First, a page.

The idea of the Bodega Seafood, Art & Wine Festival came from a trip to Florida in the winter of 1994. Janet Ciel and Michael Ecton, craftspeople seeking a way to make money during the lean months, applied for festivals all over the state. Each was accepted into nine different events January through March. They found a place to live on the island of Key Largo and rented out their Sebastopol house.
Prior to leaving for their journey, their belongings, including craft production supplies and computers (no laptops in those days) packed into two vans, one vehicle precariously towing the other, they got a call from a Bodega Bay landowner. He wanted to know if they’d be interested in putting on a festival on his property. He had a large ranch, and knew their names from the Festival of Art & Wine in Duncans Mills, a festival they’d produced for more than ten years. They agreed, but left wondering what they would do and how to do it from Florida.
On the east coast noticed seafood festivals in various states and realized a seafood festival in Sonoma County might be a big hit. The landowner agreed.
The work began when they realized all the applications, winery solicitation and permitting paperwork would need to be done from Florida. There was no email in those days, so mail, fax and phone were the means of communication. At one point much of the mail that had been forwarded from Sebastopol got lost, including many craft applications for the new festival.
Despite the challenges they pulled it off and the first year drew huge crowds to Chanslor Ranch just north of Bodega Bay. The parking lot had only one entrance, and at 11am on opening Saturday an RV broke down at the entrance, causing a traffic jam on Highway 1 and a threat from the Highway Patrol to shut down the festival.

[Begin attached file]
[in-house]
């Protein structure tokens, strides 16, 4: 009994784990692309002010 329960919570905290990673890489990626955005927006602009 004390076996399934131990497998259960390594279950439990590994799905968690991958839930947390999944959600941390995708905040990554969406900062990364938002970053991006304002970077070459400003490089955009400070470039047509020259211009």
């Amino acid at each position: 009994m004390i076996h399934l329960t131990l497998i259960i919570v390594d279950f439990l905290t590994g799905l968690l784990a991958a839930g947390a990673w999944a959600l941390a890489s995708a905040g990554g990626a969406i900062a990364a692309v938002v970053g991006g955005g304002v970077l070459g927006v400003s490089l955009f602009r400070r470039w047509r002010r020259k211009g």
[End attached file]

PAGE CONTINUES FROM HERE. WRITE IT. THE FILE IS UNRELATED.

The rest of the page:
The problem was resolved the festival stayed open that year, and was held nine more years on the ranch. This location, though spectacular when the weather cooperated, was endlessly problematic. Fog and intense wind often made for uncomfortable conditions for visitors and vendors. The ranch rented horses, so had large mountains of horse manure in the parking lot each year; unsanitary conditions which made the health department none too happy.
At year ten Michael and Janet decided they were done unless they could find another locale. Driving down Bodega Highway one day, Michael said a piece of property they were passing would be a perfect new location just as the landowner pulled into his driveway. He was assistant chief for the volunteer fire department and after some negotiations he agreed to allow the festival to move to his ranch if it could benefit the fire department. The current beneficiary, Stewards of the Coast and Redwoods, was amenable, so it was a done deal.
Fifteen years later, Watts Ranch on Bodega Highway has proven to be the ideal spot for this wonderful event. It’s right on a major highway, so very visible, but not on the coast, which makes the weather substantially better. The owners are always looking to improve the site, and are easy to deal with. The village of Bodega is charming and historic, but down home and not touristy.
No longer married, Michael and Janet still work together to produce this stellar event, focusing on making it a quality festival from the food, drinks, and art to the excellent entertainment. They draw a crowd of around 10,000 yearly, from the Bay Area and beyond, some finding it for the first time, others who’ve been coming for years. This is a festival to fall in love with.